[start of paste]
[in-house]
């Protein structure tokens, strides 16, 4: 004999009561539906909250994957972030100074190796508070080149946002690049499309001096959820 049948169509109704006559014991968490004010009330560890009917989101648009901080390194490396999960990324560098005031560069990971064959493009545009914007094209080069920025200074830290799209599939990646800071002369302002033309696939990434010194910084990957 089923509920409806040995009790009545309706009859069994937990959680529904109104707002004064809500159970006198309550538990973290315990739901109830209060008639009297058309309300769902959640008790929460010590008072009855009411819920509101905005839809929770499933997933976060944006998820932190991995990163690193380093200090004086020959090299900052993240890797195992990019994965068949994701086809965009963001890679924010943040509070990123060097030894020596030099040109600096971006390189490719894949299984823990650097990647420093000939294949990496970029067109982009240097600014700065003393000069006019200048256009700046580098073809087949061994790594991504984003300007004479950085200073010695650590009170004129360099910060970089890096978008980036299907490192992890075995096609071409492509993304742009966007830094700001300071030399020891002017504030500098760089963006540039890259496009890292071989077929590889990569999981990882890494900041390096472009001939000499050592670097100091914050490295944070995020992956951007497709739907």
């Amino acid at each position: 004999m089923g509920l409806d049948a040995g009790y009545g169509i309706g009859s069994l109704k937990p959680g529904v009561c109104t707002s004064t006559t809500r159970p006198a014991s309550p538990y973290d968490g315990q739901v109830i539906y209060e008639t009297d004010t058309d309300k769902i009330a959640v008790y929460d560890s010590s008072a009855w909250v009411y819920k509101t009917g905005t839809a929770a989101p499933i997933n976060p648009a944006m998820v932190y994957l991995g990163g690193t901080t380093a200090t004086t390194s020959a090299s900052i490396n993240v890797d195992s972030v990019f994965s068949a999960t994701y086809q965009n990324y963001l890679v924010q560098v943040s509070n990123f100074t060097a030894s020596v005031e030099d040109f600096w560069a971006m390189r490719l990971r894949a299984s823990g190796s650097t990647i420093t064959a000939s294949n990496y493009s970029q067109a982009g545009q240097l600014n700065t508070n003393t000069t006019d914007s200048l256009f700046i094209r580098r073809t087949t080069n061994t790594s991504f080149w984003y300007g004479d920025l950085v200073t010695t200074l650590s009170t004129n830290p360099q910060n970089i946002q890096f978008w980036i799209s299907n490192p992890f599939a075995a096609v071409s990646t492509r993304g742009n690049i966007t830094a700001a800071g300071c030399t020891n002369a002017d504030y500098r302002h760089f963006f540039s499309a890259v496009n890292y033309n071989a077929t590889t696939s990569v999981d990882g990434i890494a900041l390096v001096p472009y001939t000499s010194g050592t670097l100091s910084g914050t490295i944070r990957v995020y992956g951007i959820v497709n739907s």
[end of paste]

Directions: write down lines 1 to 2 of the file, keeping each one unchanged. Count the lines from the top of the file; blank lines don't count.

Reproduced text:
[in-house]
């Protein structure tokens, strides 16, 4: 004999009561539906909250994957972030100074190796508070080149946002690049499309001096959820 049948169509109704006559014991968490004010009330560890009917989101648009901080390194490396999960990324560098005031560069990971064959493009545009914007094209080069920025200074830290799209599939990646800071002369302002033309696939990434010194910084990957 089923509920409806040995009790009545309706009859069994937990959680529904109104707002004064809500159970006198309550538990973290315990739901109830209060008639009297058309309300769902959640008790929460010590008072009855009411819920509101905005839809929770499933997933976060944006998820932190991995990163690193380093200090004086020959090299900052993240890797195992990019994965068949994701086809965009963001890679924010943040509070990123060097030894020596030099040109600096971006390189490719894949299984823990650097990647420093000939294949990496970029067109982009240097600014700065003393000069006019200048256009700046580098073809087949061994790594991504984003300007004479950085200073010695650590009170004129360099910060970089890096978008980036299907490192992890075995096609071409492509993304742009966007830094700001300071030399020891002017504030500098760089963006540039890259496009890292071989077929590889990569999981990882890494900041390096472009001939000499050592670097100091914050490295944070995020992956951007497709739907």